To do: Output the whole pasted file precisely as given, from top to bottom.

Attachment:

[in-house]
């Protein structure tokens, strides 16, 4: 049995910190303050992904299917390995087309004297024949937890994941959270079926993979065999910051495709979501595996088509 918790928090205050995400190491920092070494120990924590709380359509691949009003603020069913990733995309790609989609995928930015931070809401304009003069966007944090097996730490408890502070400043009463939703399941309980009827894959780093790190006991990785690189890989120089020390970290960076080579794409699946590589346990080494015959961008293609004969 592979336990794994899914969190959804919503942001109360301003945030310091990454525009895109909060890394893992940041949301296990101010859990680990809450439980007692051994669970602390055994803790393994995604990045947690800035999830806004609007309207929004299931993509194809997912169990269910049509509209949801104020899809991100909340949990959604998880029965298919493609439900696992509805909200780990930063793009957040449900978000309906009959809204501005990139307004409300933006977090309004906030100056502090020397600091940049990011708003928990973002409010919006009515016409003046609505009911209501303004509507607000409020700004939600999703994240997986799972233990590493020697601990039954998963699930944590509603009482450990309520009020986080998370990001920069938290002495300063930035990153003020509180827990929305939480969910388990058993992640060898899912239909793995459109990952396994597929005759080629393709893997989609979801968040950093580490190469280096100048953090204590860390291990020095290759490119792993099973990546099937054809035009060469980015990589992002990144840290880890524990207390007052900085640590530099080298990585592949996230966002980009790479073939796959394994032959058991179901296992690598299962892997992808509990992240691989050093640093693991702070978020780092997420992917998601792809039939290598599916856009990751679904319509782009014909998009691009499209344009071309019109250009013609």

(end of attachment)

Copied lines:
[in-house]
């Protein structure tokens, strides 16, 4: 049995910190303050992904299917390995087309004297024949937890994941959270079926993979065999910051495709979501595996088509 918790928090205050995400190491920092070494120990924590709380359509691949009003603020069913990733995309790609989609995928930015931070809401304009003069966007944090097996730490408890502070400043009463939703399941309980009827894959780093790190006991990785690189890989120089020390970290960076080579794409699946590589346990080494015959961008293609004969 592979336990794994899914969190959804919503942001109360301003945030310091990454525009895109909060890394893992940041949301296990101010859990680990809450439980007692051994669970602390055994803790393994995604990045947690800035999830806004609007309207929004299931993509194809997912169990269910049509509209949801104020899809991100909340949990959604998880029965298919493609439900696992509805909200780990930063793009957040449900978000309906009959809204501005990139307004409300933006977090309004906030100056502090020397600091940049990011708003928990973002409010919006009515016409003046609505009911209501303004509507607000409020700004939600999703994240997986799972233990590493020697601990039954998963699930944590509603009482450990309520009020986080998370990001920069938290002495300063930035990153003020509180827990929305939480969910388990058993992640060898899912239909793995459109990952396994597929005759080629393709893997989609979801968040950093580490190469280096100048953090204590860390291990020095290759490119792993099973990546099937054809035009060469980015990589992002990144840290880890524990207390007052900085640590530099080298990585592949996230966002980009790479073939796959394994032959058991179901296992690598299962892997992808509990992240691989050093640093693991702070978020780092997420992917998601792809039939290598599916856009990751679904319509782009014909998009691009499209344009071309019109250009013609």